Romelu Lukaku’s first-half strike was enough to send Chelsea through to the Club World Cup final as they held on to beat Al Hilal 1-0 in Abu Dhabi.
Lukaku (32) put Chelsea in front at the Mohammed Bin Zayed Stadium in Wednesday’s semi-final with a close-range effort after Kai Havertz’s cross bounced off a defender, falling nicely for the Belgium striker to end a run of five matches without a goal.
Lukaku scored his ninth goal of the season for Chelsea. Saudi Arabian side Al Hilal, winners of last season’s AFC Champions League, really pushed for an equaliser in the second half as Chelsea lost control of the game – which head coach Thomas Tuchel was absent from after a positive Covid test – but Kepa Arrizabalaga proved to be the hero for the Premier League side.
Kai Havertz was included from the start for the first time in over a month. Mason Mount dropped to the bench after picking up an injury against Plymouth on Saturday
Reece James, who travelled, was not in the squad as he continues his recovery
Moussa Marega and Mohamed Kanno came closest, but the Spaniard pulled off a few impressive saves to allow Chelsea to see out the game.
Last season’s Copa Libertadores winners, Palmeiras – who beat Al Ahly on their way to the final – are now the only thing standing between Chelsea and becoming world champions for the first time.
The Club World Cup is the only trophy Chelsea have not lifted since Roman Abramovich took ownership of the west London club in 2003.
They came close in 2012, but were beaten 1-0 in the final by Brazilian side Corinthians in Japan, which is the last time a European side has failed to win the Club World Cup.
How Chelsea held on to beat Al Hilal
After a cagey opening 10 minutes, Chelsea took charge of the game, coming close with Hakim Ziyech who fired the ball just over the bar in a similar spot to his stunning strike in the 2-0 win over Tottenham at Stamford Bridge in the Premier League last month.
Lukaku came a whisker away from opening the scoring inside 20 minutes, just failing to meet a low delivery from Cesar Azpilicueta across the face of goal. It looked like it could become another frustrating night for Lukaku, but he grew into the game, producing some good link-up play and testing the goalkeeper.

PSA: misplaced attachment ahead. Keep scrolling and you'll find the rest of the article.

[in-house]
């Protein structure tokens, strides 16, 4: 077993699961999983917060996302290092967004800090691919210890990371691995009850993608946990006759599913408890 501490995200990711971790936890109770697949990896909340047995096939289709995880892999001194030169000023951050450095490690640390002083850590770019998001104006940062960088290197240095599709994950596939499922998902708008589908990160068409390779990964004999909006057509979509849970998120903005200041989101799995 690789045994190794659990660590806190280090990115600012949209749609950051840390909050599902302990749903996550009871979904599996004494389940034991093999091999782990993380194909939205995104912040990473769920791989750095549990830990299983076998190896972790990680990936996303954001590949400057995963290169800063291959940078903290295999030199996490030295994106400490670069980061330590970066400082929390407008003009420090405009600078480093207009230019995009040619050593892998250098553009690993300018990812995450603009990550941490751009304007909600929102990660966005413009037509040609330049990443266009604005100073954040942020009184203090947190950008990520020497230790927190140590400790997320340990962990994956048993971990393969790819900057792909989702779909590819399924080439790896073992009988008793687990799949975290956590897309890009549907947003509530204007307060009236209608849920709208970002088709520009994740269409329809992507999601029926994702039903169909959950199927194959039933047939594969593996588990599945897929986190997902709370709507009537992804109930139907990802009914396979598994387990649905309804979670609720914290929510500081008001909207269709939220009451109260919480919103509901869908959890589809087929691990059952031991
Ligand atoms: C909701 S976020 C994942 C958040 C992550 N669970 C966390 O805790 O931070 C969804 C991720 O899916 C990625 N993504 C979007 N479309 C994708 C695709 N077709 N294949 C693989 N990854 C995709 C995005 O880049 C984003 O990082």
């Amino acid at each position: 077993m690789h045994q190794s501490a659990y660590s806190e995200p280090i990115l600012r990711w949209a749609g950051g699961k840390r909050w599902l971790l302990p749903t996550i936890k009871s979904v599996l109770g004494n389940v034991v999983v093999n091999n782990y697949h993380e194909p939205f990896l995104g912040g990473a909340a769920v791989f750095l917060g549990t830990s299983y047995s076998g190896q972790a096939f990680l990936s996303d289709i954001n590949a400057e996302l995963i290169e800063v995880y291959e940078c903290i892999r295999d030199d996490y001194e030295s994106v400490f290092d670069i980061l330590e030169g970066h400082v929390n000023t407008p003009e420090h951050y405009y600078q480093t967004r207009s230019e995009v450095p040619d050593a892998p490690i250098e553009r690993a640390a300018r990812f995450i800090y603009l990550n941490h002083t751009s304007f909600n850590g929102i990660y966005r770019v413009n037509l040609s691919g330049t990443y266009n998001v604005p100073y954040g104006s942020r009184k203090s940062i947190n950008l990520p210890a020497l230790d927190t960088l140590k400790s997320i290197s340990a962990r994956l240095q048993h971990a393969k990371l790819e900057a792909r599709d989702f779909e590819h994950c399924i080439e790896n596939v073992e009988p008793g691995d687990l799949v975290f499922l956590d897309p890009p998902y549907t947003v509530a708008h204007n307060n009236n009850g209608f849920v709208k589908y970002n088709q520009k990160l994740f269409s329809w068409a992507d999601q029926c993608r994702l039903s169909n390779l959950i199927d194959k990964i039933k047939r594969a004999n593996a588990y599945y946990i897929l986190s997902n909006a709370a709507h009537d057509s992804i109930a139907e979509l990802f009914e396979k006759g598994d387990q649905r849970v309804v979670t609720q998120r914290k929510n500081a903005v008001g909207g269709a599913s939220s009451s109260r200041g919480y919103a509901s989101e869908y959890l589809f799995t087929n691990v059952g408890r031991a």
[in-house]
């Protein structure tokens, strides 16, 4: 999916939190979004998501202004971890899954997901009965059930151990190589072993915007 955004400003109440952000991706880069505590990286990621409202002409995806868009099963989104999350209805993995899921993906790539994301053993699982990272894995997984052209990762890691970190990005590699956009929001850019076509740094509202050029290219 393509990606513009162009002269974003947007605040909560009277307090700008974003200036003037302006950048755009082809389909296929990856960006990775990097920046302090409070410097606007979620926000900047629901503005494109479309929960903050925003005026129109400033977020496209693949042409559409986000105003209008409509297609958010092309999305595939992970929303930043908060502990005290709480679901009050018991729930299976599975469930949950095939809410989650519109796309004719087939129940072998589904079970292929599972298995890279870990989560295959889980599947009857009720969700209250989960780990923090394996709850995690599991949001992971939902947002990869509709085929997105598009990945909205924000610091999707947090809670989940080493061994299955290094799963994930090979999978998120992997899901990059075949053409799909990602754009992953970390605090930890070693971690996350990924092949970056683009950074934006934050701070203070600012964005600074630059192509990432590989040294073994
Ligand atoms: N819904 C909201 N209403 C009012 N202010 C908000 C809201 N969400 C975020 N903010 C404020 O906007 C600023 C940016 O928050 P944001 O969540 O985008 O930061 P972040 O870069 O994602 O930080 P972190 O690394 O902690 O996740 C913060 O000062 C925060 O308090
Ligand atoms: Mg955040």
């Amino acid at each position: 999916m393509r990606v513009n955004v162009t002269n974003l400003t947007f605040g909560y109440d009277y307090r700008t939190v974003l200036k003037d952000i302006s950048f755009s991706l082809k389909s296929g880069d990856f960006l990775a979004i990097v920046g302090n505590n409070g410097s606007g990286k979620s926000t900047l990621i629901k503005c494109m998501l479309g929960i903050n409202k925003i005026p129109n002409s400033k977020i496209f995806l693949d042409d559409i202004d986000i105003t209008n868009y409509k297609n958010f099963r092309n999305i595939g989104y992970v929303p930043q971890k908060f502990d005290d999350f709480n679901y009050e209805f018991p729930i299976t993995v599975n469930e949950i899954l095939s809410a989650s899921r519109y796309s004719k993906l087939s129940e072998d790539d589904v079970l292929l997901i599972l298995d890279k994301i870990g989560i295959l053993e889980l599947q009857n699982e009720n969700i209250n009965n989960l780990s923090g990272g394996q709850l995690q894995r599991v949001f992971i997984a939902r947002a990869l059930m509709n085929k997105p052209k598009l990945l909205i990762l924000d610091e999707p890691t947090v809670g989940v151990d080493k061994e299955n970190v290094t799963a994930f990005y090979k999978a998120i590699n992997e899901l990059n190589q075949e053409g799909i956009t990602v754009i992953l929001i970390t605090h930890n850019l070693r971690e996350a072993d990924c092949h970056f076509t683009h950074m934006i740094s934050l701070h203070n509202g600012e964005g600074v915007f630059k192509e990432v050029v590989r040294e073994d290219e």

Just after the half-hour mark, Lukaku got his breakthrough, gifted with a chance he could not miss as Havertz’s cross fell perfectly for him inside the six-yard box for his ninth goal of the season, putting Chelsea ahead at the break.
Havertz came close to doubling Chelsea’s lead in the early stages of the second half as his dinked effort beat the goalkeeper but hit the frame of the goal. Ziyech applied a brilliant bit of technique to send the ball toward the top corner, but his effort from the edge of the area was too weak and easily saved. Chelsea soon lost their grip on the game and could have been made to rue their missed opportunities.
Al Hilal started to build some momentum, with former West Brom midfielder Matheus Pereira threading Marega through one on one, only for Kepa to make himself big and keep out the ex-Porto forward. Kepa was called into action again as Kanno’s bending effort was destined for the top corner, but the Spain international was equal to it with a spectacular one-handed save.
Chelsea had a fine chance to bury the game with 10 minutes to go, as Lukaku pulled it back for substitute Mason Mount, who was on the bench after picking up an injury in last Saturday’s FA Cup win over Plymouth, only for Al Hilal to pull out a last-ditch block.
Automated offside technology trialled – how does it work?
FIFA are trialling semi-automated offside technology (SAOT) at this year’s Club World Cup competition ahead of potentially being implemented at the World Cup in Qatar.
World football’s governing body wants to come up with a solution to the long delays we have become accustomed to as officials try to make a decision on tight offside calls.
Artificial Intelligence software is used to track every player, allowing for a definitive – and speedy – decision on whether a player is offside. Delays will be a thing of the past as animated illustrations can be flashed up on big screens in stadiums within just three seconds.
While the technology had little to do in Wednesday’s game between Chelsea and Al Hilal, it did disallow its first goal in Thursday’s Club World Cup game between the United Arab Emirates’ Al Jazira and Tahiti’s AS Pirae.
Pierluigi Collini, the chairman of FIFA’s Referee Committee, was clear that the new technology should not be seen as “robot offside”, stressing that match officials will still have the final say.
Chelsea will play Palmeiras in Saturday’s Club World Cup final in Abu Dhabi; kick-off at 4:30pm.
Source: Sky sports